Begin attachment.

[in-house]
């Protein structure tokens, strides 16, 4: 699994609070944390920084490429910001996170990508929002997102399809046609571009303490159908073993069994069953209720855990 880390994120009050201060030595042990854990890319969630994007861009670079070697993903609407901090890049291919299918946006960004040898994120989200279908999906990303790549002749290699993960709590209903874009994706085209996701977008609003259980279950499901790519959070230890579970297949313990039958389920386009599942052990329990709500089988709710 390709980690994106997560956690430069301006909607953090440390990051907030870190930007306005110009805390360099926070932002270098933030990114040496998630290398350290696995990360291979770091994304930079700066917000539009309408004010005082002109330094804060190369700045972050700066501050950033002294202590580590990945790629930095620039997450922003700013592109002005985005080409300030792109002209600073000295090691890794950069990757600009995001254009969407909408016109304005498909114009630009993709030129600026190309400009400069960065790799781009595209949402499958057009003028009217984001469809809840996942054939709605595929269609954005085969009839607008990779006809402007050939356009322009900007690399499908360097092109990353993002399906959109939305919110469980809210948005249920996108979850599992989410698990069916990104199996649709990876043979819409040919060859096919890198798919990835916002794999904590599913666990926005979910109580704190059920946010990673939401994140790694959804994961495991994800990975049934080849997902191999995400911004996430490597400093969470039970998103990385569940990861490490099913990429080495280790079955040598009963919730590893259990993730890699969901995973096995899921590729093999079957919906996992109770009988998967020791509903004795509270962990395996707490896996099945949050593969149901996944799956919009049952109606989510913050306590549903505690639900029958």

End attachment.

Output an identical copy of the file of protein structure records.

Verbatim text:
[in-house]
């Protein structure tokens, strides 16, 4: 699994609070944390920084490429910001996170990508929002997102399809046609571009303490159908073993069994069953209720855990 880390994120009050201060030595042990854990890319969630994007861009670079070697993903609407901090890049291919299918946006960004040898994120989200279908999906990303790549002749290699993960709590209903874009994706085209996701977008609003259980279950499901790519959070230890579970297949313990039958389920386009599942052990329990709500089988709710 390709980690994106997560956690430069301006909607953090440390990051907030870190930007306005110009805390360099926070932002270098933030990114040496998630290398350290696995990360291979770091994304930079700066917000539009309408004010005082002109330094804060190369700045972050700066501050950033002294202590580590990945790629930095620039997450922003700013592109002005985005080409300030792109002209600073000295090691890794950069990757600009995001254009969407909408016109304005498909114009630009993709030129600026190309400009400069960065790799781009595209949402499958057009003028009217984001469809809840996942054939709605595929269609954005085969009839607008990779006809402007050939356009322009900007690399499908360097092109990353993002399906959109939305919110469980809210948005249920996108979850599992989410698990069916990104199996649709990876043979819409040919060859096919890198798919990835916002794999904590599913666990926005979910109580704190059920946010990673939401994140790694959804994961495991994800990975049934080849997902191999995400911004996430490597400093969470039970998103990385569940990861490490099913990429080495280790079955040598009963919730590893259990993730890699969901995973096995899921590729093999079957919906996992109770009988998967020791509903004795509270962990395996707490896996099945949050593969149901996944799956919009049952109606989510913050306590549903505690639900029958």